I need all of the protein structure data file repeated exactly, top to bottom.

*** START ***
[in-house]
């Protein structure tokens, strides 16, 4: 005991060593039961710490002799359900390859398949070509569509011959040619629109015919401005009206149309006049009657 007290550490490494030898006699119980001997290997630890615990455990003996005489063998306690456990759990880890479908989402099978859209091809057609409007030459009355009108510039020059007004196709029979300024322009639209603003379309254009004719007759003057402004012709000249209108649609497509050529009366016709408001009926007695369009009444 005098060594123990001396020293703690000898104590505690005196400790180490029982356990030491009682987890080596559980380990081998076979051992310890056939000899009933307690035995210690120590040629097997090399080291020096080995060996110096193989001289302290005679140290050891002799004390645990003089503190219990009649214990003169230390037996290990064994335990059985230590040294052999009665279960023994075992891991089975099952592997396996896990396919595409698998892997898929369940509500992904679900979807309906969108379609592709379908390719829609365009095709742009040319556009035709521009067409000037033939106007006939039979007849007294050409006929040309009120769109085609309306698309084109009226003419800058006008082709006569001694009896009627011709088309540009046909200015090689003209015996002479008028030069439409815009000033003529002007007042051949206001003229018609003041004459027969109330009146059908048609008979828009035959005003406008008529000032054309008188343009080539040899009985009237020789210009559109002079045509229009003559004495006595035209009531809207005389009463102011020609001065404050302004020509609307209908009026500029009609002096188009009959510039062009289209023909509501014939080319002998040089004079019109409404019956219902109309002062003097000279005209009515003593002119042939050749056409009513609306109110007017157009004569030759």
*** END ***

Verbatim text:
[in-house]
């Protein structure tokens, strides 16, 4: 005991060593039961710490002799359900390859398949070509569509011959040619629109015919401005009206149309006049009657 007290550490490494030898006699119980001997290997630890615990455990003996005489063998306690456990759990880890479908989402099978859209091809057609409007030459009355009108510039020059007004196709029979300024322009639209603003379309254009004719007759003057402004012709000249209108649609497509050529009366016709408001009926007695369009009444 005098060594123990001396020293703690000898104590505690005196400790180490029982356990030491009682987890080596559980380990081998076979051992310890056939000899009933307690035995210690120590040629097997090399080291020096080995060996110096193989001289302290005679140290050891002799004390645990003089503190219990009649214990003169230390037996290990064994335990059985230590040294052999009665279960023994075992891991089975099952592997396996896990396919595409698998892997898929369940509500992904679900979807309906969108379609592709379908390719829609365009095709742009040319556009035709521009067409000037033939106007006939039979007849007294050409006929040309009120769109085609309306698309084109009226003419800058006008082709006569001694009896009627011709088309540009046909200015090689003209015996002479008028030069439409815009000033003529002007007042051949206001003229018609003041004459027969109330009146059908048609008979828009035959005003406008008529000032054309008188343009080539040899009985009237020789210009559109002079045509229009003559004495006595035209009531809207005389009463102011020609001065404050302004020509609307209908009026500029009609002096188009009959510039062009289209023909509501014939080319002998040089004079019109409404019956219902109309002062003097000279005209009515003593002119042939050749056409009513609306109110007017157009004569030759």